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Thursday, November 10, 2016

The Vǫlva on the Farm

The sun is rising brightly in the East this morning, and though I forgot to drain the hose that I use to water the critters, I know it will thaw shortly. A metaphor for life today? Perhaps.

I do know that is it uncharacteristically quiet out there in the barnyard today. Hoping it is, as well, where you are. I know, though, that once the critters hear me moving about, removing waste food from its packaging, scooping up grain, and especially
 once I open the door to pour kibble into the LGD (livestock guardian dog) bowl, the cacophony will begin! I'll be met by ducks, wadding back and forth, sometimes (accidentally?) becoming self-aligning, quacking impatiently and the turkeys will call and run about like mad fools this way and that. I have no idea why, but they do this several times a day. And the goats...
oh man! The goats, Nubians, yell more loudly that an tantrum-throwing-toddler as they run to the gate, expecting to be put on their tether and walked out to eat in the field. This won't be a patch on what I will hear, though, once winter sets in. They REALLY don't like change in their routine and also REALLY don't like precipitation! A snowflake -- I am convinced it was a single one by the rate with when I saw them falling when I went to investigate-- must have landed on ONE of their backs a few days ago and you would have thought they were hollering about Armageddon!

Funny how I can tolerate this behavior better in the "dumb animals" than in my fellow humans.

As the human in all this chaos, though, I proceed through my morning chores in a calm and routine manner, typically. Unless something is actually amiss to the extent that someone is in danger, the goats get secured to the "goat rope" and walked to fresh grazing. They do know the routine, and when they are in position, they fall to eating and allow me to let go of their tether and haul the pallet that we use as a goat anchor into position to secure them. Then back to the house for the waste food and grain for the fowl. First turkeys, then chicken and lastly ducks get their share. This time of year I may have to break the ice in their water tubs and today I will be carrying a clean tub out to swap for a dirty one, this weeks extra critter project.

I still have beets and carrots in the ground, too... more than we will use through the winter, so while I am feeding the critters, I'll be thinking about those I know who could use, and would like, a share. I used to do farmers markets, trying to offset seed costs and the gas to get to market, by "sharing my extra" for a bit of cash. That really didn't work so well. Folks who attend farmers markets, it seems, are not really in touch with the world in which I live (I call it "the real world" but who knows what they would see!) where vegetables vary in size and, though not all in the row are beautiful, they all DO taste good and pack a load of nutrients. They don't understand "real" growing seasons, either. "Well, Hannaford's have it!" does not a seasonal veggie make it.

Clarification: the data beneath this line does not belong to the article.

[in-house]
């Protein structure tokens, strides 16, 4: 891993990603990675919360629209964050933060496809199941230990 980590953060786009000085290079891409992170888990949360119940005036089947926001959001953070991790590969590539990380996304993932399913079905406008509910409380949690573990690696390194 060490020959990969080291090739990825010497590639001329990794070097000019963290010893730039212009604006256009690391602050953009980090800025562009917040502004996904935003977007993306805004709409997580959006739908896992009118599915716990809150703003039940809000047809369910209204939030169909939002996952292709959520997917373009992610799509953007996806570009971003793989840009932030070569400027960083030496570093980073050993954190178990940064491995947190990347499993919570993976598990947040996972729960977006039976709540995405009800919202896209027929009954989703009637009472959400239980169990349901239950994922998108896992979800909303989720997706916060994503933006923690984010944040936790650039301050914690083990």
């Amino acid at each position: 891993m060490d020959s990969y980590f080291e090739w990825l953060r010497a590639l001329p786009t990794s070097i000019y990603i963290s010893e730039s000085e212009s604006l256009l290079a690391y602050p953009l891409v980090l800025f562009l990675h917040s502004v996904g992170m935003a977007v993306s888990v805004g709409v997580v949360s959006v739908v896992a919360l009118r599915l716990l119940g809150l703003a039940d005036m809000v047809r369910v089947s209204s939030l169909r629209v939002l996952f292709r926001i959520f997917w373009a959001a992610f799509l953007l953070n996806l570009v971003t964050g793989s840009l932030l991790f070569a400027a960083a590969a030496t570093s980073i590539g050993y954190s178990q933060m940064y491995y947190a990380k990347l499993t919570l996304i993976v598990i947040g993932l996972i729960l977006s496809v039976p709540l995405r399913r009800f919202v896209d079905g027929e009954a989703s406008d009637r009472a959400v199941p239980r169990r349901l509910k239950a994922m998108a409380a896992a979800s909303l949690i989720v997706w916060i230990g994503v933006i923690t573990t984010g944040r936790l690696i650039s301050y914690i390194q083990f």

I got tired of eating ONLY the ungly and misshapen food, so now I share it -- free -- to folks I know who can and will use vegetables as they come from the ground. "Straight run" I call them. Not sure who will get my next shares this time, though.

I do know that, with winter knocking at the door (remember, I said the hose would need to thaw to water the critters) that there is stuff to do, yet, besides digging the last roots before the ground freezes solid. And a bit of this "doings" will be my "work with Intent" ritual for the day. Yesterday I cut down the grasses and weeds that had grown up around some lavender plants, and as I mulch around them -- and the ornamental American bittersweet that I planted this year -- I will be actively strengthening some spiritual threads.

The spiritual symbolism of lavender resides in the realms of healing, easing of tension, higher consciousness and the release of energy blockages. As for the bittersweet, I hope this is a "bittersweet" moment in our history, when those who care about the earth and the creatures who live upon her are brought together in strength and power by the current turn of political events.  

By mulching these plants, giving them protection against the northern winter, I am helping them to be able to emerge earlier in the spring and with more vigor. May the threads they represent on this plane be so helped as well.